Voters in the Saskatoon-Meewasin riding are voting for change just 11 months after sending a Sask. Party MLA to the legislature.
Ryan Meili came out on top in the Saskatoon-Meewasin riding in a race that had representation from five parties.
The by-election was called after Sask. Party MLA Roger Parent passed away in November after a battle with cancer.
Parent, who was re-elected in April 2016, had served in the riding since 2011. The riding was represented by the NDP from 1995 until 2011.
Many thought the March 2 vote might be an opportunity for voters to tell the provincial government they’re concerned about the deficit, and worried about the discussion around layoffs in health care and talk about unpaid days off.
These conversations were the result of an announced provincial deficit worth at least $1.2 billion.
Many will remember the NDP’s Ryan Meili from 2013 when he ran for the leadership of the party against Cam Broten, who won the contest.
But Broten stepped down last year after losing his seat in the 2016 provincial election. Trent Wotherspoon, who also ran, is now the interim leader of the NDP.
The Saskatchewan NDP will elect its next permanent leader in the spring of 2018.
Meili said in February the last decade has been marred by wasteful spending.
“We had the best economic times we have seen certainly in my lifetime and what do we have at the end of it? Big deficits, growing debt,” he said.
Meili was up against the Sask. Party’s Brent Penner, who is currently executive director of Saskatoon’s Downtown Business Improvement District (BID).
In February Penner said he was optimistic about carrying the seat for the reigning party, despite early polls showing him trailing the NDP.
“A common thread that I hear from people is that they’re happy with the premier for the stand that he’s taken on the issues important to Saskatchewan,” Penner said.
Liberal candidate Darrin Lamoureux said in February he’d heard concern about the projected deficit while on the campaign trail.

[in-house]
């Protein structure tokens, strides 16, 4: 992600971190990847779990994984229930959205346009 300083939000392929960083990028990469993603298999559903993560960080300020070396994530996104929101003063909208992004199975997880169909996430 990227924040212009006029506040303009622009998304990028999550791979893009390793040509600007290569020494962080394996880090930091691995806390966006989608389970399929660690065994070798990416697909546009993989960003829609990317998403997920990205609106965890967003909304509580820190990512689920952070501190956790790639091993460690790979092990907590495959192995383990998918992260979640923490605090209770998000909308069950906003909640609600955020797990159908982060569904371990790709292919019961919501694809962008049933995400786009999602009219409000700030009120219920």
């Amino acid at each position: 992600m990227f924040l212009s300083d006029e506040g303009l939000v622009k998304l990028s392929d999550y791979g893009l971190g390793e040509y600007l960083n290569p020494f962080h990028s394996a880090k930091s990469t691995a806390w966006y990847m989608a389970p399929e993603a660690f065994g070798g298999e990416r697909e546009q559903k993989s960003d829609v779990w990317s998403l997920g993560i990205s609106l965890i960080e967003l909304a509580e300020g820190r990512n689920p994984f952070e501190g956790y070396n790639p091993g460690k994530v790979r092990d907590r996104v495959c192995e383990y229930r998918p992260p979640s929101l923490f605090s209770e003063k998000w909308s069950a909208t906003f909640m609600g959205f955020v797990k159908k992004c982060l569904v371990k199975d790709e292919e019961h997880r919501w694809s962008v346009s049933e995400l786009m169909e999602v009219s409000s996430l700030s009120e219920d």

“(Residents) just don’t feel the money in the resource boom was spent properly. And to be talking about cuts right now. It’s a big issue at the door,” he said.
“We didn’t need to build the Regina bypass. It’s worth $2.1 billion. Had we not built that, and not gone forward with that, we wouldn’t be going into deficit.”
David Prokopchuk, who ran for the Progressive Conservatives, said before the election he had been getting an earful on the doorstep.
“It’s not mad – it’s just disappointed and upset,” Prokopchuk said.
“They thought they had one government and they’re discovering that they’ve had something they didn’t realize they had –they’ve got a deficit.”
Prokopchuk pointed out the deficit represents $1,000 owed by every man, woman, and child in the province.
For Shawn Setyo, the seat would mark a big step for the Green Party in Saskatchewan.
“I hope by 2020, the next general election, we’ll have a very large organizational base and increase our membership and hopefully have a very robust platform by then,” Setyo said in February.
The Green Party candidate has heard a number of other issues at the doorstep.
“One that keeps coming up, and I think will come up to the end of time, are the roads,” Setyo said. “And so are the cuts to municipal ties. Provincial governments are concerned. As well as the cuts to the Meewasin trail.”